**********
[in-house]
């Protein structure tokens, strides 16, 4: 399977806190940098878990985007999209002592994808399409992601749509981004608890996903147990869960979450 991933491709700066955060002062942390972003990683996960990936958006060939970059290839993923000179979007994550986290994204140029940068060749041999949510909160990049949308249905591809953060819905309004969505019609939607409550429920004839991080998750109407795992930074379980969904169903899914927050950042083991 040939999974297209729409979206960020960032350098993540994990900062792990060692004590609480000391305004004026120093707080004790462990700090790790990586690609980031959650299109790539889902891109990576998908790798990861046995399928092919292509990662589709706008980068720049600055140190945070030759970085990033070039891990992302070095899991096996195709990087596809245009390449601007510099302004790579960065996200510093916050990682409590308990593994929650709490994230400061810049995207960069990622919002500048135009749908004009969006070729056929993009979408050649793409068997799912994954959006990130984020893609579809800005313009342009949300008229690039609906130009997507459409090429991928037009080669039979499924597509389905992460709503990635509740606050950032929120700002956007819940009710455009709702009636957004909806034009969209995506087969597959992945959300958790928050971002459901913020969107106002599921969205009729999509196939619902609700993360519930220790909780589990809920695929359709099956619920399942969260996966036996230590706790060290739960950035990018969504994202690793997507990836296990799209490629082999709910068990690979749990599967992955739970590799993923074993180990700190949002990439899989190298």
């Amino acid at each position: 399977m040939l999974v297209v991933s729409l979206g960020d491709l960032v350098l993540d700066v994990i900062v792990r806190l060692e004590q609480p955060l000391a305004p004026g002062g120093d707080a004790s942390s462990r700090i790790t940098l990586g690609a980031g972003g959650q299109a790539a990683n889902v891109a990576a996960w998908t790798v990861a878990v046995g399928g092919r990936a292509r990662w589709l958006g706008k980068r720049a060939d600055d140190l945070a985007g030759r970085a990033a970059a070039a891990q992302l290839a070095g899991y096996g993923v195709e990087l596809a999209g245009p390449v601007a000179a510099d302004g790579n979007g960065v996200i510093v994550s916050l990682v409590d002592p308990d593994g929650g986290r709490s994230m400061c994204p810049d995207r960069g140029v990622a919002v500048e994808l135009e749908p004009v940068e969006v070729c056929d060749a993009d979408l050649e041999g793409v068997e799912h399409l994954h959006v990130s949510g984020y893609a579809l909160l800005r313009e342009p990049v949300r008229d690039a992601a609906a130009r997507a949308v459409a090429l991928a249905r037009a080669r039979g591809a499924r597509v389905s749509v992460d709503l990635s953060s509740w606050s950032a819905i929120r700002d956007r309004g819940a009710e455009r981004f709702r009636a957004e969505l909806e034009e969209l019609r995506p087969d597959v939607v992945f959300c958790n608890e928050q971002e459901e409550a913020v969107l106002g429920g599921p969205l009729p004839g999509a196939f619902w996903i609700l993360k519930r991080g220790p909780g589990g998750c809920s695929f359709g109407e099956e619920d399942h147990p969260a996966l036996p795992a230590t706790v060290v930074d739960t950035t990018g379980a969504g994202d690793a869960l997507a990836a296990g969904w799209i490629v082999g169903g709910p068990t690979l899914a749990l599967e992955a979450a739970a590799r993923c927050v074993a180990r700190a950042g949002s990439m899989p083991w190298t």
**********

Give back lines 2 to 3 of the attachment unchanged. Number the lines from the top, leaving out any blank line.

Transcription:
């Protein structure tokens, strides 16, 4: 399977806190940098878990985007999209002592994808399409992601749509981004608890996903147990869960979450 991933491709700066955060002062942390972003990683996960990936958006060939970059290839993923000179979007994550986290994204140029940068060749041999949510909160990049949308249905591809953060819905309004969505019609939607409550429920004839991080998750109407795992930074379980969904169903899914927050950042083991 040939999974297209729409979206960020960032350098993540994990900062792990060692004590609480000391305004004026120093707080004790462990700090790790990586690609980031959650299109790539889902891109990576998908790798990861046995399928092919292509990662589709706008980068720049600055140190945070030759970085990033070039891990992302070095899991096996195709990087596809245009390449601007510099302004790579960065996200510093916050990682409590308990593994929650709490994230400061810049995207960069990622919002500048135009749908004009969006070729056929993009979408050649793409068997799912994954959006990130984020893609579809800005313009342009949300008229690039609906130009997507459409090429991928037009080669039979499924597509389905992460709503990635509740606050950032929120700002956007819940009710455009709702009636957004909806034009969209995506087969597959992945959300958790928050971002459901913020969107106002599921969205009729999509196939619902609700993360519930220790909780589990809920695929359709099956619920399942969260996966036996230590706790060290739960950035990018969504994202690793997507990836296990799209490629082999709910068990690979749990599967992955739970590799993923074993180990700190949002990439899989190298």
């Amino acid at each position: 399977m040939l999974v297209v991933s729409l979206g960020d491709l960032v350098l993540d700066v994990i900062v792990r806190l060692e004590q609480p955060l000391a305004p004026g002062g120093d707080a004790s942390s462990r700090i790790t940098l990586g690609a980031g972003g959650q299109a790539a990683n889902v891109a990576a996960w998908t790798v990861a878990v046995g399928g092919r990936a292509r990662w589709l958006g706008k980068r720049a060939d600055d140190l945070a985007g030759r970085a990033a970059a070039a891990q992302l290839a070095g899991y096996g993923v195709e990087l596809a999209g245009p390449v601007a000179a510099d302004g790579n979007g960065v996200i510093v994550s916050l990682v409590d002592p308990d593994g929650g986290r709490s994230m400061c994204p810049d995207r960069g140029v990622a919002v500048e994808l135009e749908p004009v940068e969006v070729c056929d060749a993009d979408l050649e041999g793409v068997e799912h399409l994954h959006v990130s949510g984020y893609a579809l909160l800005r313009e342009p990049v949300r008229d690039a992601a609906a130009r997507a949308v459409a090429l991928a249905r037009a080669r039979g591809a499924r597509v389905s749509v992460d709503l990635s953060s509740w606050s950032a819905i929120r700002d956007r309004g819940a009710e455009r981004f709702r009636a957004e969505l909806e034009e969209l019609r995506p087969d597959v939607v992945f959300c958790n608890e928050q971002e459901e409550a913020v969107l106002g429920g599921p969205l009729p004839g999509a196939f619902w996903i609700l993360k519930r991080g220790p909780g589990g998750c809920s695929f359709g109407e099956e619920d399942h147990p969260a996966l036996p795992a230590t706790v060290v930074d739960t950035t990018g379980a969504g994202d690793a869960l997507a990836a296990g969904w799209i490629v082999g169903g709910p068990t690979l899914a749990l599967e992955a979450a739970a590799r993923c927050v074993a180990r700190a950042g949002s990439m899989p083991w190298t």